by David Lazarus
Nearly 10 billion text messages are sent by U.S. cell phone users every month. If you don't think that's caught the attention of spammers, think again.
One recent study indicates that millions of text-message spams are in circulation already. The majority target younger cell phone users who send the most text messages. But experts say it could be just a matter of time before text spam becomes more widespread.
What's more, many cell phone subscribers face the double whammy of having to pay 10 cents for every text message received, whether read or unread, solicited or unsolicited.
"Spam is a growing concern in the wireless realm," acknowledged Heidi Flato, a spokeswoman for Verizon Wireless. She said her company filters up to 50,000 spam messages every day before they can reach customers' cell phones.
Palo Alto resident Bill Zaumen is one of numerous wireless customers to see a recent increase in the amount of spam arriving via his cell phone. He told his service provider, Cingular, to block all text messages, which it did.
But the experience got Zaumen thinking.
Why is it, he wondered, that protecting himself is an all-or-nothing proposition? Why does he have to block all text messages, cutting off any legitimate messages that may come his way?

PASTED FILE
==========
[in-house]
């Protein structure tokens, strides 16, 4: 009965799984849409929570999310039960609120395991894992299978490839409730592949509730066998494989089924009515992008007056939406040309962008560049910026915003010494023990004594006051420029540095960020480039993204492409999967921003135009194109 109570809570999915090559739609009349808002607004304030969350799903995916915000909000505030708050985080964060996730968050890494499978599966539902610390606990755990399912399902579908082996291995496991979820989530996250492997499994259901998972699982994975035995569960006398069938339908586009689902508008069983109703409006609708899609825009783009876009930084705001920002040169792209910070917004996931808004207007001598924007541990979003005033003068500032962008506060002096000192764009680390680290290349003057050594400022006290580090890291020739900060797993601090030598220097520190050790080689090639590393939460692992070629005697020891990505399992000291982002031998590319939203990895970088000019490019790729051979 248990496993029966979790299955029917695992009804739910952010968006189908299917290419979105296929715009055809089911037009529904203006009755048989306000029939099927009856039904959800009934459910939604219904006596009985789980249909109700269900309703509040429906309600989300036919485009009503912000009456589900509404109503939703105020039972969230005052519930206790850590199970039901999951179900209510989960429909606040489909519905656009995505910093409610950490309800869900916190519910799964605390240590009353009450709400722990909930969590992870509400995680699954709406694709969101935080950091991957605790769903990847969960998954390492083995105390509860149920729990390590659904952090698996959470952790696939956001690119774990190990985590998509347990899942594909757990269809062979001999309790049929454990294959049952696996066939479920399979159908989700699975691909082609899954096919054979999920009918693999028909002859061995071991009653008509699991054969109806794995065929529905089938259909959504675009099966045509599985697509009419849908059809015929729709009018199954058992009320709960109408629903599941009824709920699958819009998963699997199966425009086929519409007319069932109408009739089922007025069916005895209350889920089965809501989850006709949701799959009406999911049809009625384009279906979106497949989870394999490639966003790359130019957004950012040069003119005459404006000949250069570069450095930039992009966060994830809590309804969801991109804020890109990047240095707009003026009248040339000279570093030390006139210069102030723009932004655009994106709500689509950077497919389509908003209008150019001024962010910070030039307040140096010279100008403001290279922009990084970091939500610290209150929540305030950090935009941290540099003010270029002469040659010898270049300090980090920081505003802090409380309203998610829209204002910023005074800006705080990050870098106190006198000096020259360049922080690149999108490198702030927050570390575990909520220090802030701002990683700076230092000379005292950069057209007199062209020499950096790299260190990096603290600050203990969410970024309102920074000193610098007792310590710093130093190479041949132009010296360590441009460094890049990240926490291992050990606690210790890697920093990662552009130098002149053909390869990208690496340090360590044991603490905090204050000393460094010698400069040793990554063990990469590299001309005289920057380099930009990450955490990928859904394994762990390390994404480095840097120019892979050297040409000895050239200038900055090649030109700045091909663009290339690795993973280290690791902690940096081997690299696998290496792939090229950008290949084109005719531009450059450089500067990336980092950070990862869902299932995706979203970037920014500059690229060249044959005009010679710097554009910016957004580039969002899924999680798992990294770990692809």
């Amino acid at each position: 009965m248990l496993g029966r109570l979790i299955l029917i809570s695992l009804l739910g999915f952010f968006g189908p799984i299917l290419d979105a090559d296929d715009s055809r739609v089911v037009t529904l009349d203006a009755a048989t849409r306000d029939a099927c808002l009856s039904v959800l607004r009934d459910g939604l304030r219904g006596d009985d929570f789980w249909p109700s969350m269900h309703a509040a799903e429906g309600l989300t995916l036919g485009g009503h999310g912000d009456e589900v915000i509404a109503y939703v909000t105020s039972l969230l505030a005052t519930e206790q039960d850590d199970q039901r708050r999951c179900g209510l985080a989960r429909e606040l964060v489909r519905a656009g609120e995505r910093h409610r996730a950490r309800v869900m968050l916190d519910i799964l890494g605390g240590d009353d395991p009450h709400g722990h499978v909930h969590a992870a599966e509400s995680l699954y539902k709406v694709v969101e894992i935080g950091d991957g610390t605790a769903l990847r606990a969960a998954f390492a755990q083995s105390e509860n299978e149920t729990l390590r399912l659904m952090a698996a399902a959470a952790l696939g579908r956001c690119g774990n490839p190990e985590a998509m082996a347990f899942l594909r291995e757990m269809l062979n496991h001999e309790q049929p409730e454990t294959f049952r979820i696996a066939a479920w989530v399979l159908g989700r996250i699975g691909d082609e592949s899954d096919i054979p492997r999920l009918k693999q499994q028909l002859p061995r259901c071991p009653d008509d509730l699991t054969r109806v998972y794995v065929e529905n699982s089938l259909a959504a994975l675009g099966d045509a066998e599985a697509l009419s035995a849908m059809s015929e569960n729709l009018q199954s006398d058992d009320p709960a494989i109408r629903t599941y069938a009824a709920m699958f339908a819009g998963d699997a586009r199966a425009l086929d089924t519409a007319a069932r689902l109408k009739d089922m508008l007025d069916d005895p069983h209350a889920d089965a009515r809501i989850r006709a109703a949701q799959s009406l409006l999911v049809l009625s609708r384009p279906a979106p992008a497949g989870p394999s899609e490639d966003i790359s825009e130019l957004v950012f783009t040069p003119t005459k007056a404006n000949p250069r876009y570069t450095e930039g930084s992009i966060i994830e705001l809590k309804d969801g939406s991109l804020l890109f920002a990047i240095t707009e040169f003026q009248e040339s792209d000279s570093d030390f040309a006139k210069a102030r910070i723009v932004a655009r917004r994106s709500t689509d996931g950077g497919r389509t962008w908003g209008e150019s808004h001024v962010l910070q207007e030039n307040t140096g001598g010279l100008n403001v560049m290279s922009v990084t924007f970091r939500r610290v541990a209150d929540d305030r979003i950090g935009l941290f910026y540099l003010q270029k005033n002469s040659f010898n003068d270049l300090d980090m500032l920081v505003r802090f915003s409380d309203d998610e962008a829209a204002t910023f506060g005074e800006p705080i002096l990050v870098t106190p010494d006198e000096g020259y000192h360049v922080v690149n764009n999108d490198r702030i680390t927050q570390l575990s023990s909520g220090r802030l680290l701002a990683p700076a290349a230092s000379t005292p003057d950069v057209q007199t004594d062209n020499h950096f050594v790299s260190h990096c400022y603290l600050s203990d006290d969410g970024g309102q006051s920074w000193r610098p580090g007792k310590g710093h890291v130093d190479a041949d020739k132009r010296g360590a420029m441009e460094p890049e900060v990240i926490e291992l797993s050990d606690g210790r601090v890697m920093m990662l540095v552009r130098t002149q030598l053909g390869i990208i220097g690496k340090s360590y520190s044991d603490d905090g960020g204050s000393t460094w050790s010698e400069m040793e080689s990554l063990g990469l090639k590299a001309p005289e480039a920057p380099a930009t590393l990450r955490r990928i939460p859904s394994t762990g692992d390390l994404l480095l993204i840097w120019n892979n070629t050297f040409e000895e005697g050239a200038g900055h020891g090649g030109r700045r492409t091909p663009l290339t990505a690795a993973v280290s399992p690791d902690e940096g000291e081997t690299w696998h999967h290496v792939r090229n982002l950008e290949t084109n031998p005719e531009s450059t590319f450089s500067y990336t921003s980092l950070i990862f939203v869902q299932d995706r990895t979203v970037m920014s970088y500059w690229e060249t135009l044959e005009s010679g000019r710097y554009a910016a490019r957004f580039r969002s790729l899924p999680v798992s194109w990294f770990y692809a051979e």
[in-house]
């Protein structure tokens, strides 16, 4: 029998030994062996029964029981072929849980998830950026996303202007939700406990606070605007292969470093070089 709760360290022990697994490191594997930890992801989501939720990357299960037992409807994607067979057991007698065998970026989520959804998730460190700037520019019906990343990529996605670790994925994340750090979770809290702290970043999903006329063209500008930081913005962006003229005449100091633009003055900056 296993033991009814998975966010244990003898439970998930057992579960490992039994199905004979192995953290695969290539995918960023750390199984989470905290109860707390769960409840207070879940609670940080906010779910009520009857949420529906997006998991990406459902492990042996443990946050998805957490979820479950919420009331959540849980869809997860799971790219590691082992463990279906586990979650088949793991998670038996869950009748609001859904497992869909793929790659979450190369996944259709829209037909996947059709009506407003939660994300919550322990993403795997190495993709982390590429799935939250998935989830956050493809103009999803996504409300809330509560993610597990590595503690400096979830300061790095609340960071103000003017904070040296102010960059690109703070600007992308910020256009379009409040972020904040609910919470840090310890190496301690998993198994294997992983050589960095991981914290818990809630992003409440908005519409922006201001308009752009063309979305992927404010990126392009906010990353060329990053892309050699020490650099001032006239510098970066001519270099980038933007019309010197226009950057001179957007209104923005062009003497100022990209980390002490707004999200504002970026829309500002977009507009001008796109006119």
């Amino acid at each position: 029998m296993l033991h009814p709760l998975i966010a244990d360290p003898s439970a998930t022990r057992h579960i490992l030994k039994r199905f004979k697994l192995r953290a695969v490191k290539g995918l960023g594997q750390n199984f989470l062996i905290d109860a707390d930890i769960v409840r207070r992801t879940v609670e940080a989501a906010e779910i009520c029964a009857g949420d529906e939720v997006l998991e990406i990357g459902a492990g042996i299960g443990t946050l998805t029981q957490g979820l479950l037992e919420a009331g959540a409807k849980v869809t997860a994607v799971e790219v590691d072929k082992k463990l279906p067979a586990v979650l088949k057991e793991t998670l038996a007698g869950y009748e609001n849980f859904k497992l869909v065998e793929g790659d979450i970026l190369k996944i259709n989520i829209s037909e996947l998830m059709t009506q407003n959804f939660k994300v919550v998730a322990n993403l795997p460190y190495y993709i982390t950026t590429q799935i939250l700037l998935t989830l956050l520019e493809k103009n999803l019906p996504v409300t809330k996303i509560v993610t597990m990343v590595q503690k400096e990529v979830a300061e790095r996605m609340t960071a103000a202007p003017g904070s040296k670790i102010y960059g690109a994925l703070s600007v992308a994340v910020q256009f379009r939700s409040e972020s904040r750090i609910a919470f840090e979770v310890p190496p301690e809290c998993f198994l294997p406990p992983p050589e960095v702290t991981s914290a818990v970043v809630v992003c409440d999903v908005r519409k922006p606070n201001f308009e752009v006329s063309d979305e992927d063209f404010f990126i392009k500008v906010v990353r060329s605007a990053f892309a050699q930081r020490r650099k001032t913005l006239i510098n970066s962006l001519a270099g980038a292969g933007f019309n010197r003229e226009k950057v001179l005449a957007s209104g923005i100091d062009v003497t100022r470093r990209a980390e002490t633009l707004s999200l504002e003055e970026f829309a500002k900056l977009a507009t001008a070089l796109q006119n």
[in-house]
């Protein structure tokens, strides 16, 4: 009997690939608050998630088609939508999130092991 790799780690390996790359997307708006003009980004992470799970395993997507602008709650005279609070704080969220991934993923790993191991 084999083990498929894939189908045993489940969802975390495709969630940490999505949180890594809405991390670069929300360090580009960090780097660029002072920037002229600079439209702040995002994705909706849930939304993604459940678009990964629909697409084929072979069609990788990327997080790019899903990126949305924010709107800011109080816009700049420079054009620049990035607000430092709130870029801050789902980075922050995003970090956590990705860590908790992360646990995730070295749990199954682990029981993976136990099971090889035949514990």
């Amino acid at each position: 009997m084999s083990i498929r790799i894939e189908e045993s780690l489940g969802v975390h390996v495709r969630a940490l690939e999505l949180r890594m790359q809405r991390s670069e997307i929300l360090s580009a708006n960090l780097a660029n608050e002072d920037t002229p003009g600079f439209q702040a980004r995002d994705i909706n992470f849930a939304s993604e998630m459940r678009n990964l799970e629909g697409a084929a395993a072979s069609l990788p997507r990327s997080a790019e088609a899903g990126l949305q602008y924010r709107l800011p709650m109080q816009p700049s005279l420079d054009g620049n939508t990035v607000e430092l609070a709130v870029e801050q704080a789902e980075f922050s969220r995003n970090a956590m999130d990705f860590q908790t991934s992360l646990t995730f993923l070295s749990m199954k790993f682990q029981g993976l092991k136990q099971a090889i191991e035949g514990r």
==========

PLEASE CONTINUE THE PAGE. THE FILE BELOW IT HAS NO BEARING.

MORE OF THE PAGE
Moreover, Zaumen wondered if the wireless companies aren't accomplices to a crime. Since 2003, federal and state laws have prohibited the sending of unwanted text messages.
"These companies are charging for an illegal activity," Zaumen said. "They're profiting from it. Shouldn't they be more responsible for upholding the law?"
William Baker, a Washington attorney and expert in telecom law, says no.
He said unwanted text messages might be an annoyance, and a costly one at that. But unless consumers are comfortable with having wireless companies read each text message before it arrives, he doesn't see how the carriers can be charged with abetting a crime.
"Legally, their job is to deliver messages," Baker observed. "They deliver them. They've done their job."
However, consumer advocates say the situation isn't so cut-and-dried. Cell-phone companies can do a lot more, they say, to ensure that customers aren't paying through the nose for wireless spam.
"They haven't done very much to make it easier for people to block messages from some sources but allow them from others," said Joe Ridout, a spokesman for Consumer Action in San Francisco.
The reason, he said, is simple: Wireless companies make money from every message sent and every message received.
"They have a profound disincentive to do anything about this problem," Ridout said. "That's why we've seen more foot-dragging than proactive efforts to help customers."
According to CTIA, a wireless industry group, 48.7 billion text messages were sent domestically in the second half of last year -- almost double the amount sent in the corresponding period a year before.
CTIA says there are about 208 million wireless subscribers in the United States, and they send roughly 10 billion text messages each month.
The Pew Research Center found in a separate study last year that 28 percent of people who send text messages are receiving spam -- and being charged in most cases for each unwanted message spilling into their phones.